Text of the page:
Lee Kernaghan’s music epitomises the spirit of the Australian bush and his latest safety
message could be a life-saver for Aussie farmers.
Lee’s songs are modern-day anthems for Australians living and working on the land and his
tours have raised millions of dollars to support rural and regional areas.
Already a country music legend, Lee is also adding quad bike safety ambassador to his
This time Lee is making farm safety his number-one priority, joining forces with the Federal
Chamber of Automotive Industries (FCAI) in advocating for improved safety on all-terrain
vehicles (ATVs), or quad bikes as they are commonly known.
On stage Lee always wears his famous Akubra hat; but when riding off-road he always wears
a helmet and he is encouraging all ATV users to do the same.
“When using ATVs, it’s very important that a few safety measures are taken,” Lee says.
“Helmets are the most effective safety device for ATV riders; I would encourage everyone to
His safety message doesn’t stop there. Lee is also a strong advocate for rider training to
ensure sound techniques and safe use of ATVs.
“Training really is essential and I encourage all riders to undertake a training course,” he
says. “I’ve completed the ATV industry’s online safety course and there’s some very good
information on riding techniques, but more importantly, there are some great tips on how
to avoid the more common mistakes and difficult situations that people get into when riding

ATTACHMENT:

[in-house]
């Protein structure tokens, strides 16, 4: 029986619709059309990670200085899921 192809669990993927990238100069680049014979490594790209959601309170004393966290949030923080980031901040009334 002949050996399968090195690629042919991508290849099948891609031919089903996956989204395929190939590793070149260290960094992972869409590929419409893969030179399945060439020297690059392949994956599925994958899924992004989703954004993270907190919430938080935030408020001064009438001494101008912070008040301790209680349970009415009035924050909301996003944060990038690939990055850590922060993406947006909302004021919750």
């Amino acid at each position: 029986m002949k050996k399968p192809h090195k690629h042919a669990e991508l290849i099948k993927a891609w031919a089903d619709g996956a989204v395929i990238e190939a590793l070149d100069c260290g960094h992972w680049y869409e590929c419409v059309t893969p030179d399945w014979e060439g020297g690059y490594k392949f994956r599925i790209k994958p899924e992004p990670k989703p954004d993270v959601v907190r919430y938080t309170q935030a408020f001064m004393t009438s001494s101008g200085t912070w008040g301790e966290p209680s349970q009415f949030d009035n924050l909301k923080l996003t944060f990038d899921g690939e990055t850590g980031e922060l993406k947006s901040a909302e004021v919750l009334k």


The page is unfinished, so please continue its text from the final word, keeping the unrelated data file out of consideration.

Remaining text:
Lee also supports the FCAI campaign to introduce new rules regulating who can ride quad
“You can also make things safer by not carrying passengers on the ATV racks, and ensuring
that children under 16 are not allowed on full size ATVs.”
The FCAI is concerned that there is an ill-informed rush to install Crush Protection Devices
(CPDs) on ATVs without the supporting evidence to substantiate their use.
The ACCC is pushing for mandatory CPDs on ATVs but the industry research and a rider
survey show they can cause as many injuries as they may prevent.
FCAI ATV safety expert Mark Collins stated: “Coronial findings show that measures such as
mandatory helmets for all ATV riders, banning children aged under 16 from riding adult
ATVs, and banning passengers from riding single-seat ATVs can reduce the number of ATV fatalities by over 50%. These known safety practices are much more effective than fitting a
Crush Protection Device, which has an equal chance of harming as it does of helping a
rider,” he said.
Lee is a long time advocate and supporter of rural and regional Australia. His Pass The Hat
tours, Spirit Of The Bush drought relief concerts and Farmhand initiatives have raised
millions of dollars for country Australia.
Lee said, “If there is one message I want people to hear it’s to look after yourself, your
family and mates and make safety your number one priority when riding ATVs.”
For more safety information and tips on ATV use, go to: www.atvsafety.com.au.